Album Review: Beck's "Colors" a brightly colored return to popAlbum review: “Colors” by Beck

Album review: "Colors" by BeckOut in the Midwest, there’s a saying: If you don’t like the weather, wait five minutes. A similar aphorism might be made about Beck’s albums. If you don’t like what you hear, come back a few albums later, and he will probably be doing something different.

Beck’s last album, 2014’s “Morning Phase,” was a gorgeously slow and sad contemplation of a breakup. Slight traces of that period are sprinkled through his latest, but the melancholy music is gone, replaced by pure pop indulgence. “Colors” features multitracked vocals and instrumental loops and even hearkens back the nonsensical rapping with which he started his career. This album is escapism, and in no way shy about it.

For the most part, it’s difficult to read too much about Beck Hansen from his lyrical or stylistic choices. His albums don’t seem to lure the listener much below the surface, whether it’s the sloppy funk of “Midnite Vultures” or the L.A. barrio-infused sulk of “Guero.” They are what they are, and Beck goes where he wants to go, often confounding the listener’s expectations but retaining his predictably quirky style in both word and instrumentation.

The best advice is to just plug in the headphones and enjoy the ride, and “Colors” is as close to a mindless pop album as Beck has made in several years. It’s also being marketed to record collectors in different limited editions of red, white, and yellow vinyl, and its songs seem ready-made for quirky ad campaigns, even incorporating their wording. (“It’s so pine fresh,” he sings, on “Dreams.”) This is apparently Beck’s bid for mainstream glory.

Up All Night,” to take one example, seems to borrow a page from the Bruno Mars songbook. “Dear Life” combines a “Lady Madonna” piano with wah-wah guitar. And “No Distraction” sounds like the love child of Brian Wilson and Jeff Lynne. But there are a few contemplative moments here, too. “I’m almost lost in everything that I know went wrong,” Beck sings in “No Distraction,” and though we’re never quite sure what he might be referring to, it’s clear that these are the reflections of a more mature popster. “I buried all my memories,” he sings in “I’m So Free,” while a female voice (Feist, in a guest appearance) chants in the bridge, “Nobody’s gonna keep me down.”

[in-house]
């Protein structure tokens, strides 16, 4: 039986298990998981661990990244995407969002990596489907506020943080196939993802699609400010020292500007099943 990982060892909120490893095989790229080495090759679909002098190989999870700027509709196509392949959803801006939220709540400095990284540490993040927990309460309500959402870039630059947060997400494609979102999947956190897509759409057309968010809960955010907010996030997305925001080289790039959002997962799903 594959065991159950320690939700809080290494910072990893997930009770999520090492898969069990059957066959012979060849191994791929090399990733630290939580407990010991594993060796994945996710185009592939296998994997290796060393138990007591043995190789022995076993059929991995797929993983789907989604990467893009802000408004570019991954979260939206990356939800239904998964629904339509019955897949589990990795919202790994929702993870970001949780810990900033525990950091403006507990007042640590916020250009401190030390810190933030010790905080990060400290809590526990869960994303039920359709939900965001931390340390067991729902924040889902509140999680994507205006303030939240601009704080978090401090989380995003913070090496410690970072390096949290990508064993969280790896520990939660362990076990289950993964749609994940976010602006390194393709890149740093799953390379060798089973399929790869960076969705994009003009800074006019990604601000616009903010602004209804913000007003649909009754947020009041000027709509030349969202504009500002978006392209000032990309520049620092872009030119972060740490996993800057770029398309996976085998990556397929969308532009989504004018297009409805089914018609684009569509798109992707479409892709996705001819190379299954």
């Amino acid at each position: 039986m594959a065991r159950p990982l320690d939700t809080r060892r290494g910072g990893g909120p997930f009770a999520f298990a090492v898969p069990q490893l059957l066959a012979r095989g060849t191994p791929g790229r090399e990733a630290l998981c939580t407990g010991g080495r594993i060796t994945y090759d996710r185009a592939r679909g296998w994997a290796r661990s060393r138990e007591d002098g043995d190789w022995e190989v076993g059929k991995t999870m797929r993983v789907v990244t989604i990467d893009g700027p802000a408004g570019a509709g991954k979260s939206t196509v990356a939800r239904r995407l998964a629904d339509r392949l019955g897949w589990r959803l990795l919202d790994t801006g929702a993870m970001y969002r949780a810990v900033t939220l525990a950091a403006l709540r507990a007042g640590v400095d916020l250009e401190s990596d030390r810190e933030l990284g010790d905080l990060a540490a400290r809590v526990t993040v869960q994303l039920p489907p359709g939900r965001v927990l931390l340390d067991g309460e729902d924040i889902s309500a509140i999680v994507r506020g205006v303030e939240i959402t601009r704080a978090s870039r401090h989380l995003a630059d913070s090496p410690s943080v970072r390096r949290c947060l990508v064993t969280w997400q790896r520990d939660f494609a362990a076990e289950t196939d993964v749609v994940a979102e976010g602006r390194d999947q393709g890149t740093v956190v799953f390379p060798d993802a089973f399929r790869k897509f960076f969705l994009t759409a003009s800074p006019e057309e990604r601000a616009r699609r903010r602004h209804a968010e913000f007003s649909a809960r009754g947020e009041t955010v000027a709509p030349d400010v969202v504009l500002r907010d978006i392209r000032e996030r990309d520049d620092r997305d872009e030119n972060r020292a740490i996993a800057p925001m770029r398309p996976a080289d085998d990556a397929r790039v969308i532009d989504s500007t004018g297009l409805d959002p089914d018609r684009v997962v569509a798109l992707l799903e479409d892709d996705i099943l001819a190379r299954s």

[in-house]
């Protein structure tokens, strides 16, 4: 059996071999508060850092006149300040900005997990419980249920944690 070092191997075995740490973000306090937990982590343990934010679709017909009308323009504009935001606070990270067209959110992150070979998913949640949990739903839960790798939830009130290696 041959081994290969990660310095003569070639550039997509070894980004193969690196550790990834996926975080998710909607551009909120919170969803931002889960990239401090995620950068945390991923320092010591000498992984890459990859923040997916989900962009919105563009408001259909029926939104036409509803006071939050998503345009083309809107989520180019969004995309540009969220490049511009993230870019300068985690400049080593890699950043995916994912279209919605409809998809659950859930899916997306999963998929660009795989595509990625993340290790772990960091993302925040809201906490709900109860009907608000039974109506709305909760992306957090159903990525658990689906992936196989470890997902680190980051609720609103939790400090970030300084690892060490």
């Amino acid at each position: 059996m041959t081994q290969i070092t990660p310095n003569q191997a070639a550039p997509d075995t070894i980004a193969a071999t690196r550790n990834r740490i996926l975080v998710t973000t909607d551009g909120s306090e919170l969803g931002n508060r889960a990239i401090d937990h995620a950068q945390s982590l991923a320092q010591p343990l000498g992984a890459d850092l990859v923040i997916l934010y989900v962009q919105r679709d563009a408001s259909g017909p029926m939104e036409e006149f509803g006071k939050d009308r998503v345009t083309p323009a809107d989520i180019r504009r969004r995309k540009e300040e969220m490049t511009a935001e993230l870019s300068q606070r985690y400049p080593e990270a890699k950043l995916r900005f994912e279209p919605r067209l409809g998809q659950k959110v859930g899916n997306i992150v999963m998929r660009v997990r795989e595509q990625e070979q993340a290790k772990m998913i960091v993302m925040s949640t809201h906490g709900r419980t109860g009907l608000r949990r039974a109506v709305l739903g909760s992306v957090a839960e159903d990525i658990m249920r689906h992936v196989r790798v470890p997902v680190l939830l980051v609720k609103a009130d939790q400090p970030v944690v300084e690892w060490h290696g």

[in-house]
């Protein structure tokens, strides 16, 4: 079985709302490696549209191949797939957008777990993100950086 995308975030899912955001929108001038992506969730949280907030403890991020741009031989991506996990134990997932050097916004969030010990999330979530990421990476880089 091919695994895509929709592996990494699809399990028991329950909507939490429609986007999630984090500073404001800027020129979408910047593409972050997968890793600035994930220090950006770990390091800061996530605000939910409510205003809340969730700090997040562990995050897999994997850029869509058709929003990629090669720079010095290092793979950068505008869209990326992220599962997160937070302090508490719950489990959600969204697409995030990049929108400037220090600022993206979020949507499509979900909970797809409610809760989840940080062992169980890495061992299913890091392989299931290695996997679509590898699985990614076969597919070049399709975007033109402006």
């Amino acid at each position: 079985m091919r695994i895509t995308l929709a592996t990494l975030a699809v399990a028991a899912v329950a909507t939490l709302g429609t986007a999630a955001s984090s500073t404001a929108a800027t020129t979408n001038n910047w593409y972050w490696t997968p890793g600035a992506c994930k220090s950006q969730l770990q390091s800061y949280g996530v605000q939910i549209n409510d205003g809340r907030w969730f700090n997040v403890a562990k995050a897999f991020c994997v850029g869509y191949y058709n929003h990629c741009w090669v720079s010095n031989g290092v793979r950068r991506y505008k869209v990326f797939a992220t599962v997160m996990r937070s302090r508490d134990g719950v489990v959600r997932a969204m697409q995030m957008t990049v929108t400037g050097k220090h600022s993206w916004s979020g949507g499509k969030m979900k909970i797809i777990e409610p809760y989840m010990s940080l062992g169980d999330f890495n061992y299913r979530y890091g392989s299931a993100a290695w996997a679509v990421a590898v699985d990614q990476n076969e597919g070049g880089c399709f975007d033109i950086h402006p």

If “Morning Phase” was Beck’s breakup album, here he sounds refreshed. He’s wounded, sure, but that’s not going to keep him down. The first indication of this was the release of the song “Wow” back in the summer of 2016. That was a side of Beck we’d not heard in a long time, with its insistent siren wail and its Kramer-like exhortations to “giddy up.” It sounded perfect when cranked out of a car stereo. Most of the songs here fit that mold, with nonstick lyrics and a crisp variety of sounds, from the modulated tones of a wood flute in the title track to the grunge guitar bridge of “Dreams.”

The slowest song on the record is the last, “Fix Me,” which sounds almost like a ballad. “Tonight I’m set free,” Beck sings slowly, and one wonders if this might be the direction of his next album. If “Colors” represents Beck’s freedom, where does he go next? “I’m set free,” he sings again, just before the needle lifts up from the end of the record.

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